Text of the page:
22. 22.

    eIF3: a versatile scaffold for translation initiation complexes. Trends Biochem. Sci. 31, 553–562 (2006)

  23. 23.

    , , & HIV protease cleaves poly(A)-binding protein. Biochem. J. 396, 219–226 (2006)

  24. 24.

    et al. Apoptosis mediated by HIV protease is preceded by cleavage of Bcl-2. Proc. Natl Acad. Sci. USA 93, 9571–9576 (1996)

  25. 25.

    & Proteome-derived, database-searchable peptide libraries for identifying protease cleavage sites. Nature Biotechnol. 26, 685–694 (2008)

  26. 26.

    et al. Structure of cDNAs encoding human eukaryotic initiation factor 3 subunits. Possible roles in RNA binding and macromolecular assembly. J. Biol. Chem. 272, 27042–27052 (1997)

  27. 27.

    , , , & Inhibition of HIV-1 replication by eIF3f. Proc. Natl Acad. Sci. USA 106, 4071–4078 (2009)

  28. 28.

    et al. Vif hijacks CBF-β to degrade APOBEC3G and promote HIV-1 infection. Nature http://dx.doi.org/10.1038/nature10693 (this issue).

  29. 29.

    et al. Mass spectrometry reveals modularity and a complete subunit interaction map of the eukaryotic translation factor eIF3. Proc. Natl Acad. Sci. USA 105, 18139–18144 (2008)

Download references


We thank A. Choi, Z. Rizvi and E. Kwon for cloning of human genes and J. Cate for purified eIF3. We also thank J. Gross, R. Andino, R. Harris, M. Daugherty and members of the Krogan lab for discussion. This research was funded by grants from QB3@UCSF and the National Institutes of Health (P50 GM082250 to N.J.K., A.D.F., C.S.C. and T.A.; P01 AI090935 to N.J.K., S.K.C., J.A.Y. and F.D.B.; P50 GM081879 to N.J.K. and A.B.; P50 GM082545 to W.I.S.; P41RR001614 to A.B.; U54 RR022220 to A.S.; P01 GM073732-05 to A.T.; CHRP-ID08-TBI-063 to S.K.C.; P41 RR001081 to J.H.M.) and from the Nomis Foundation (to J.A.Y.). N.J.K. is a Searle Scholar and a Keck Young Investigator.

Author information

Author notes

    • Iván D’Orso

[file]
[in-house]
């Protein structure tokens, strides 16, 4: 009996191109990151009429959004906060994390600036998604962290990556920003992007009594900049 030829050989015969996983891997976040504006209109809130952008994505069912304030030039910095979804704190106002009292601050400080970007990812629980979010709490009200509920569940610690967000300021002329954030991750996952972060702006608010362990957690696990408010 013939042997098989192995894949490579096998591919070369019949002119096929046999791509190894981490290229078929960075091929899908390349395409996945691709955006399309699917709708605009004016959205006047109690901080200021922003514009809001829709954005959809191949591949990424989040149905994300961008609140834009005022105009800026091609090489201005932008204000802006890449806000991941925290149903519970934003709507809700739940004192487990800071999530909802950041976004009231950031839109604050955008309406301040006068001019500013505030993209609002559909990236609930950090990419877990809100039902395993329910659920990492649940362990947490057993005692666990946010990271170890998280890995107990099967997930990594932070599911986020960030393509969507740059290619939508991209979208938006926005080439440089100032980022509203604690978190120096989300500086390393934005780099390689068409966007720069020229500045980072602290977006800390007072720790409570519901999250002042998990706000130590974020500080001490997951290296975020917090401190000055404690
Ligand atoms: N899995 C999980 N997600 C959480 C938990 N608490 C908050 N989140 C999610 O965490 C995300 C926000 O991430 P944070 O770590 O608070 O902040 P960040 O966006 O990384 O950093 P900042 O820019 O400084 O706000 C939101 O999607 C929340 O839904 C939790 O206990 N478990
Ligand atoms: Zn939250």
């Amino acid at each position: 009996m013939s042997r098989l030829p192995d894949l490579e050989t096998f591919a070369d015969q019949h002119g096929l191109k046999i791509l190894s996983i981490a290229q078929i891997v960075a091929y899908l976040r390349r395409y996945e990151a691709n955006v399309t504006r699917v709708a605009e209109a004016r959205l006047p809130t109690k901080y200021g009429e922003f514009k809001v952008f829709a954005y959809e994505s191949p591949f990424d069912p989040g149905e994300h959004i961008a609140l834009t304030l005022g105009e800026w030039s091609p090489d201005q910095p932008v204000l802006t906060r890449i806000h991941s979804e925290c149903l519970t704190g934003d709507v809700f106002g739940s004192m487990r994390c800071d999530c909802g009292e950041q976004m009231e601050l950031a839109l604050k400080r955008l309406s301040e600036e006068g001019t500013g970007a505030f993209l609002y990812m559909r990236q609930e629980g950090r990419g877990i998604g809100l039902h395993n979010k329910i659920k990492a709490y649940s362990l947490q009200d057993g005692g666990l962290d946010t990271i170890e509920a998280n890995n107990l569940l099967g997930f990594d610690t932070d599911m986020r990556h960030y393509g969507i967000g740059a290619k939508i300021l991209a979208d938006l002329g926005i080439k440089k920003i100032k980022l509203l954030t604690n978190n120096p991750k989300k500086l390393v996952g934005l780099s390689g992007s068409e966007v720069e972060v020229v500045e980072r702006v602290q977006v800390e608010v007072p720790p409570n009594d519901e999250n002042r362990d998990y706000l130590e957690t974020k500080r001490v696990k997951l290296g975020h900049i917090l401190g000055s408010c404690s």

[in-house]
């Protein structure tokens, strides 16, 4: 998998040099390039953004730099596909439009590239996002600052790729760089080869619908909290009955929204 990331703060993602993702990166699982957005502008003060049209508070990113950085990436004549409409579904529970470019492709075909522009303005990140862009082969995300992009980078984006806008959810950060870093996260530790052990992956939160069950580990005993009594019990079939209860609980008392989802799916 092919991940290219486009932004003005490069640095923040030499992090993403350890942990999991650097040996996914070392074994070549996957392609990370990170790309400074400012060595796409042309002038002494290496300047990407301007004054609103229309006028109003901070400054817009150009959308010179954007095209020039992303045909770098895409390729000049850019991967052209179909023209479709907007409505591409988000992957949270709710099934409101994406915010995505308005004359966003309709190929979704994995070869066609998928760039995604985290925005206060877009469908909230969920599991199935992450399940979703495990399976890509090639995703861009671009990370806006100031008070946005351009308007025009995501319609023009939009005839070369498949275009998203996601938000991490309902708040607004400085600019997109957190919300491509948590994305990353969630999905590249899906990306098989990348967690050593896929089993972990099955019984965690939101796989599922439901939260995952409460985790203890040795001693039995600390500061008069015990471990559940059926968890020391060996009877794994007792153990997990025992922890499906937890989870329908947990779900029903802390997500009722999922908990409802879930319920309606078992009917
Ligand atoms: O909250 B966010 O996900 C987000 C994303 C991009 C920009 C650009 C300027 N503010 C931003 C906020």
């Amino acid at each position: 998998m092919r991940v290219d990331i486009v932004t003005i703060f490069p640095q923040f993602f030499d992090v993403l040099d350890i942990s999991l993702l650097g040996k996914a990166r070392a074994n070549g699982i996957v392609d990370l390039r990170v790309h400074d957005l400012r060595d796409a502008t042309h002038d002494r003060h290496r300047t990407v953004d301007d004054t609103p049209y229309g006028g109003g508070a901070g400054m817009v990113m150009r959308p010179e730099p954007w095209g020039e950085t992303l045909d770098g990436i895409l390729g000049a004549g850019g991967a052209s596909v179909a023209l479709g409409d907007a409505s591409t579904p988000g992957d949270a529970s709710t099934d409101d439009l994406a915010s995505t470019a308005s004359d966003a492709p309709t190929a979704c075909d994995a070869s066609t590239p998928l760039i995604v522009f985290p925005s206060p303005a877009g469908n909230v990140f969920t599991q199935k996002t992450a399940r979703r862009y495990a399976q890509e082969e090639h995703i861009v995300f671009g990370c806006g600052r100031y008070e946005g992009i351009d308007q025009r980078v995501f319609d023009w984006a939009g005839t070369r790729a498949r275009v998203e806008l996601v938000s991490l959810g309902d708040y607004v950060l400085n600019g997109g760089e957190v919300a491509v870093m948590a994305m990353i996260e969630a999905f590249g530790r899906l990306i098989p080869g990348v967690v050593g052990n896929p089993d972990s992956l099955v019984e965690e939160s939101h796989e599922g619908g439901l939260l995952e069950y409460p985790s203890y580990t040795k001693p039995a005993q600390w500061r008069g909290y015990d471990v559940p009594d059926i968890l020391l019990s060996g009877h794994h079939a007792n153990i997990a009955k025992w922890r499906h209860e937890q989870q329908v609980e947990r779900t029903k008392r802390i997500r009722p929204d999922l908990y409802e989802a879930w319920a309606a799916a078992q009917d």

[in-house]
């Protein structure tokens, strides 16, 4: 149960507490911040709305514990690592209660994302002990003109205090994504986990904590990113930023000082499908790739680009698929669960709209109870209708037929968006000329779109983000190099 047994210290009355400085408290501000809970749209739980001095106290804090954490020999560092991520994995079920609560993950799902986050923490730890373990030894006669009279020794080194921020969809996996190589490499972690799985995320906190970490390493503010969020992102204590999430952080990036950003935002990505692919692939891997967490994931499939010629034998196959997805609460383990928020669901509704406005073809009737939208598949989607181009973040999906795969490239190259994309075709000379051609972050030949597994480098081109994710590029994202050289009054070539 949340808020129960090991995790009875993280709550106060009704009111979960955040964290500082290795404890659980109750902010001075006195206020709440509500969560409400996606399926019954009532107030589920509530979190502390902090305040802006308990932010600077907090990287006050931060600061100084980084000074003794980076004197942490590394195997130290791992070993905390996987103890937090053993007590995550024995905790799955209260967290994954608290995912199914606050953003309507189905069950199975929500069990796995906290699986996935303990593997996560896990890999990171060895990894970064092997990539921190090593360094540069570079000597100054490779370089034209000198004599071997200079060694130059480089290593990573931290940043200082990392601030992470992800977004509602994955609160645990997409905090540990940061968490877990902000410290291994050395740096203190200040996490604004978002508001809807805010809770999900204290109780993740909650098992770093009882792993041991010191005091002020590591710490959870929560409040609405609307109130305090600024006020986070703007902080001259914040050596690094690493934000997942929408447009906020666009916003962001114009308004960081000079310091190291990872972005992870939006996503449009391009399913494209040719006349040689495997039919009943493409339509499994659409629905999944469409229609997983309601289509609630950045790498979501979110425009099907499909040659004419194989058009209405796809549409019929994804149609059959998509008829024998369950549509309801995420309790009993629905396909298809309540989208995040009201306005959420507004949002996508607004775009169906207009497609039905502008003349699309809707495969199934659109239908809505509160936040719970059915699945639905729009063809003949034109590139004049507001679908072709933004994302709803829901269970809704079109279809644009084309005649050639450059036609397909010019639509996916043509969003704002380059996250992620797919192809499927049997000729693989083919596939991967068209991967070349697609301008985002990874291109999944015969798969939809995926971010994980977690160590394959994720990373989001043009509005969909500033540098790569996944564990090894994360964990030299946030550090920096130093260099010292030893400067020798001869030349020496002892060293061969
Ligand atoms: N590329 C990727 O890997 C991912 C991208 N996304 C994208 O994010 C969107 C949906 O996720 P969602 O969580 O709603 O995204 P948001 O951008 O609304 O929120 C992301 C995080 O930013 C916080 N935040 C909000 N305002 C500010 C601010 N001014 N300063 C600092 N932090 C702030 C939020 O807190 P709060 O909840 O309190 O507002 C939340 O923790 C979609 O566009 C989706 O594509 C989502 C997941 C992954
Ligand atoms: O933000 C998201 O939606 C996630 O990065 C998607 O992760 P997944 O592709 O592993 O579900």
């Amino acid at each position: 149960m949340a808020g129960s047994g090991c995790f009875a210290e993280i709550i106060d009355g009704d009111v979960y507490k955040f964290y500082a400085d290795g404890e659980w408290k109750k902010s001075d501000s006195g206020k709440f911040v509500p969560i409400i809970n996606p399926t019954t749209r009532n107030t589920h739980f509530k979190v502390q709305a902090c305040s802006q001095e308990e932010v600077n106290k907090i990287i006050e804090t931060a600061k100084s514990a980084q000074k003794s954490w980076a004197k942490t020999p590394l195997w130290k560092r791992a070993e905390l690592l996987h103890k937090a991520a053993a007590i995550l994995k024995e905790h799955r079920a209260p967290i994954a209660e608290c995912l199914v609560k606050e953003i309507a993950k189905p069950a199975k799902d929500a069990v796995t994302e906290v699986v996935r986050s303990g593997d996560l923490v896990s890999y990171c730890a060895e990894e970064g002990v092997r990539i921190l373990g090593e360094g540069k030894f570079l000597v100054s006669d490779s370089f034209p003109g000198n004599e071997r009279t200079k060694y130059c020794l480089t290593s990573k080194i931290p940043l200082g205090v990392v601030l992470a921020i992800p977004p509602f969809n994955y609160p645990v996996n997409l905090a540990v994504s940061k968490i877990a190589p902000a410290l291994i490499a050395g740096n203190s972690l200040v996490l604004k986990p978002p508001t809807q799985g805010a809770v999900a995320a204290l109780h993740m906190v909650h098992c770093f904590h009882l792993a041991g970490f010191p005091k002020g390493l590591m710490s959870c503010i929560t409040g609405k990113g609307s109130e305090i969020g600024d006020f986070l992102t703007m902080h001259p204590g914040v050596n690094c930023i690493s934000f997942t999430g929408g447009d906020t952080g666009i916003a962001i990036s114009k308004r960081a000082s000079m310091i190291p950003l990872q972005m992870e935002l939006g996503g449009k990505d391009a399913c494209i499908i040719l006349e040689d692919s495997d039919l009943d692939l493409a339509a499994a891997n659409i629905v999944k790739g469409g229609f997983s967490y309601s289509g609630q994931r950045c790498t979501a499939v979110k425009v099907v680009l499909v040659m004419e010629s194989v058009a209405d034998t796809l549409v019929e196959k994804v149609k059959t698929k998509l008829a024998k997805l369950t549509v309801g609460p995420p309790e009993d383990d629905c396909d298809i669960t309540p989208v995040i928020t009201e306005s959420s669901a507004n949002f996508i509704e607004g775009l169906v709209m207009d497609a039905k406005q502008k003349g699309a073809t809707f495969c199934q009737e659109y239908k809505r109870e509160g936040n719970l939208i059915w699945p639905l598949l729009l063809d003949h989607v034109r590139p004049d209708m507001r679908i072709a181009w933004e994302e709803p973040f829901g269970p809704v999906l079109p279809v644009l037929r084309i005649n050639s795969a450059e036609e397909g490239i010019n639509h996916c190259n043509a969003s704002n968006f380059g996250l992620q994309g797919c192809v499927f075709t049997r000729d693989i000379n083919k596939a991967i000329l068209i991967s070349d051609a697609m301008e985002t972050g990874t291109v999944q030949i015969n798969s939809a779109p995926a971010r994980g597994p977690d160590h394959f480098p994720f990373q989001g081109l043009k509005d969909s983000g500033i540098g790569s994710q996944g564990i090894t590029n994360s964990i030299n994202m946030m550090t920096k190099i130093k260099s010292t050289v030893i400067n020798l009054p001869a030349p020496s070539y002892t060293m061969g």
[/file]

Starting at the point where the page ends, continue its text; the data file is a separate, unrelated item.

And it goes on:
Present address: Department of Microbiology, University of Texas Southwestern Medical Center, Dallas, Texas, USA, 75390


  1. Department of Cellular and Molecular Pharmacology, University of California, San Francisco, California 94158, USA

    • Stefanie Jäger
    • , Natali Gulbahce
    • , Jeffrey R. Johnson
    • , Kathryn E. McGovern
    • , Michael Shales
    • , Kathy Li
    • , Hilda Hernandez
    • , Gwendolyn M. Jang
    • , Marie Fahey
    • , Cathal Mahon
    •  & Nevan J. Krogan
  2. California Institute for Quantitative Biosciences, QB3, San Francisco, California 94158, USA

    • Stefanie Jäger
    • , Peter Cimermancic
    • , Natali Gulbahce
    • , Jeffrey R. Johnson
    • , Kathryn E. McGovern
    • , Michael Shales
    • , Kathy Li
    • , Hilda Hernandez
    • , Gwendolyn M. Jang
    • , Eyal Akiva
    • , Marie Fahey
    • , Cathal Mahon
    • , Tanja Kortemme
    • , Ryan D. Hernandez
    • , Charles S. Craik
    • , Alma Burlingame
    • , Andrej Sali
    • , Alan D. Frankel
    •  & Nevan J. Krogan
  3. Department of Bioengineering and Therapeutic Sciences, University of California, San Francisco, California 94158, USA

    • Peter Cimermancic
    • , Eyal Akiva
    • , Tanja Kortemme
    • , Ryan D. Hernandez
    •  & Andrej Sali
  4. J. David Gladstone Institutes, San Francisco, California 94158, USA

    • Jeffrey R. Johnson
    •  & Nevan J. Krogan
  5. Department of Pharmaceutical Chemistry, University of California, San Francisco, California 94158, USA

    • Starlynn C. Clarke
    • , Kathy Li
    • , Hilda Hernandez
    • , Cathal Mahon
    • , Anthony J. O’Donoghue
    • , John H. Morris
    • , David A. Maltby
    • , Charles S. Craik
    • , Alma Burlingame
    •  & Andrej Sali
  6. Department of Biochemistry, University of Utah, Salt Lake City, Utah 84112, USA

    • Gaelle Mercenne
    •  & Wesley I. Sundquist
  7. Sanford-Burnham Medical Research Institute, La Jolla, California 92037, USA

    • Lars Pache
    •  & Sumit K. Chanda
  8. Department of Biochemistry and Biophysics, University of California, San Francisco, California 94158, USA

    • Gwendolyn M. Jang
    • , Iván D’Orso
    • , Jason Fernandes
    •  & Alan D. Frankel
  9. Department of Microbiology, University of Pennsylvania, Philadelphia, Pennsylvania 19104, USA

    • Shoshannah L. Roth
    • , Melanie Stephens